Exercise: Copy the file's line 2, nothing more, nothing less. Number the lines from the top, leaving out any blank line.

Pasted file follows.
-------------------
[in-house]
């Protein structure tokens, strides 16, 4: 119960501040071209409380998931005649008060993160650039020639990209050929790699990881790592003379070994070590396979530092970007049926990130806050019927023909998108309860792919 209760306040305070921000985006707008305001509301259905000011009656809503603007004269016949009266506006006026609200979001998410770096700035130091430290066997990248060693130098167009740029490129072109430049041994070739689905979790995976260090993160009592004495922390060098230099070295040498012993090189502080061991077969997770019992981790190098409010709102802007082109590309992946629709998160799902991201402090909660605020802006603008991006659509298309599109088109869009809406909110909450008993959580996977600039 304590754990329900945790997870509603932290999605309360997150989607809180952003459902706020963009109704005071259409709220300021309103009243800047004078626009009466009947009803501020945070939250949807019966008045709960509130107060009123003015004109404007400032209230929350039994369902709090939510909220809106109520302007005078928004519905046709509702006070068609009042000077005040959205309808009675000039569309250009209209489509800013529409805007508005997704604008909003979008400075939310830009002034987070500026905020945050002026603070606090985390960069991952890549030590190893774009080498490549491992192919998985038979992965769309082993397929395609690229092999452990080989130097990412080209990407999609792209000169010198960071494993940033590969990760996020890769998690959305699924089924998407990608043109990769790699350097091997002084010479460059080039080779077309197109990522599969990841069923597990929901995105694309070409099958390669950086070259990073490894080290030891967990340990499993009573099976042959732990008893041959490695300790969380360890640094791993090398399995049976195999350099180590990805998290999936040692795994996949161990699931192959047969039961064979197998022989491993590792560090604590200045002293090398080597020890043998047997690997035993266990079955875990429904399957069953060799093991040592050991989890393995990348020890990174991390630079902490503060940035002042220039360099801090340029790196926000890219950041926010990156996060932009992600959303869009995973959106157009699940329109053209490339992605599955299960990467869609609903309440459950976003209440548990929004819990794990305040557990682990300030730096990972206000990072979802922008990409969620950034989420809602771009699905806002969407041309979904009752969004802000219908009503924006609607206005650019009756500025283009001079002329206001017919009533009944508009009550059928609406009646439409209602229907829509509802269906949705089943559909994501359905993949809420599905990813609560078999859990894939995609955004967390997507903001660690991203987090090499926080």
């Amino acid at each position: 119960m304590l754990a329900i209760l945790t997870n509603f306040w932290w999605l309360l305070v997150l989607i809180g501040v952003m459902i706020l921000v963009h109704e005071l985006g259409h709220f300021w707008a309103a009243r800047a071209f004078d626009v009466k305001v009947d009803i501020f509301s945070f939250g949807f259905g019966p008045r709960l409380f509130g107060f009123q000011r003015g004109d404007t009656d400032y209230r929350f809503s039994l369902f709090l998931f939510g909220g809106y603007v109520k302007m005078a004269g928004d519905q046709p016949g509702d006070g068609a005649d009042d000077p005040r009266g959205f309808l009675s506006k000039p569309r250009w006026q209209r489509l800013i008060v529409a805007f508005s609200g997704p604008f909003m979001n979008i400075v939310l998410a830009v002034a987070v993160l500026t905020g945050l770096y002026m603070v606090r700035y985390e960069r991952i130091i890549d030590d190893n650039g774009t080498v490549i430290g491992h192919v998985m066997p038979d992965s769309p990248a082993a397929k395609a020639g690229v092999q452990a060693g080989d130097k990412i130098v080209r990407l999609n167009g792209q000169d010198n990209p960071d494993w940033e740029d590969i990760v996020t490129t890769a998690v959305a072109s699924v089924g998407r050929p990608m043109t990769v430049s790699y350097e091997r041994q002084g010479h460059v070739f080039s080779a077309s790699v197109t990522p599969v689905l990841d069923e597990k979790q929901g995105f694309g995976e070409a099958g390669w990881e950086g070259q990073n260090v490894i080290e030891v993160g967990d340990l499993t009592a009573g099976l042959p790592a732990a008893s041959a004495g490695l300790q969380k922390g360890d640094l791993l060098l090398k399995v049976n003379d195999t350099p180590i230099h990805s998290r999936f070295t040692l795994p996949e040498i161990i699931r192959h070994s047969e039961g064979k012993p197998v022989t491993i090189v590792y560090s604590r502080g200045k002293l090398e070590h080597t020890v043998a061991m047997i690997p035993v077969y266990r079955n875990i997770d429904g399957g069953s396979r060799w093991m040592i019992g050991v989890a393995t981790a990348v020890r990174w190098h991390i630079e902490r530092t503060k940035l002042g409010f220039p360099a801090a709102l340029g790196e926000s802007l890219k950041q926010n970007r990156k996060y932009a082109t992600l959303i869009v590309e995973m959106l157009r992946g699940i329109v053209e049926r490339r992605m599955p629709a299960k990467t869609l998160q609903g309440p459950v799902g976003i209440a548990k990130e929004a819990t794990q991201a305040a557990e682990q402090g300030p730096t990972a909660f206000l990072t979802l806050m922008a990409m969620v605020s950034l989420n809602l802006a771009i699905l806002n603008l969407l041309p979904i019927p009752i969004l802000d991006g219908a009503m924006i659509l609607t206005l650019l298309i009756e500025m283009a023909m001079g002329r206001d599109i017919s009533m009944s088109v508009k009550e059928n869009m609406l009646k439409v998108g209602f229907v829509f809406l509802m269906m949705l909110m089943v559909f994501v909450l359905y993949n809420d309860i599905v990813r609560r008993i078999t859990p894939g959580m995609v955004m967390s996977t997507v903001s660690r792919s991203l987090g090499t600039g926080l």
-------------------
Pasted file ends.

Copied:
């Protein structure tokens, strides 16, 4: 119960501040071209409380998931005649008060993160650039020639990209050929790699990881790592003379070994070590396979530092970007049926990130806050019927023909998108309860792919 209760306040305070921000985006707008305001509301259905000011009656809503603007004269016949009266506006006026609200979001998410770096700035130091430290066997990248060693130098167009740029490129072109430049041994070739689905979790995976260090993160009592004495922390060098230099070295040498012993090189502080061991077969997770019992981790190098409010709102802007082109590309992946629709998160799902991201402090909660605020802006603008991006659509298309599109088109869009809406909110909450008993959580996977600039 304590754990329900945790997870509603932290999605309360997150989607809180952003459902706020963009109704005071259409709220300021309103009243800047004078626009009466009947009803501020945070939250949807019966008045709960509130107060009123003015004109404007400032209230929350039994369902709090939510909220809106109520302007005078928004519905046709509702006070068609009042000077005040959205309808009675000039569309250009209209489509800013529409805007508005997704604008909003979008400075939310830009002034987070500026905020945050002026603070606090985390960069991952890549030590190893774009080498490549491992192919998985038979992965769309082993397929395609690229092999452990080989130097990412080209990407999609792209000169010198960071494993940033590969990760996020890769998690959305699924089924998407990608043109990769790699350097091997002084010479460059080039080779077309197109990522599969990841069923597990929901995105694309070409099958390669950086070259990073490894080290030891967990340990499993009573099976042959732990008893041959490695300790969380360890640094791993090398399995049976195999350099180590990805998290999936040692795994996949161990699931192959047969039961064979197998022989491993590792560090604590200045002293090398080597020890043998047997690997035993266990079955875990429904399957069953060799093991040592050991989890393995990348020890990174991390630079902490503060940035002042220039360099801090340029790196926000890219950041926010990156996060932009992600959303869009995973959106157009699940329109053209490339992605599955299960990467869609609903309440459950976003209440548990929004819990794990305040557990682990300030730096990972206000990072979802922008990409969620950034989420809602771009699905806002969407041309979904009752969004802000219908009503924006609607206005650019009756500025283009001079002329206001017919009533009944508009009550059928609406009646439409209602229907829509509802269906949705089943559909994501359905993949809420599905990813609560078999859990894939995609955004967390997507903001660690991203987090090499926080």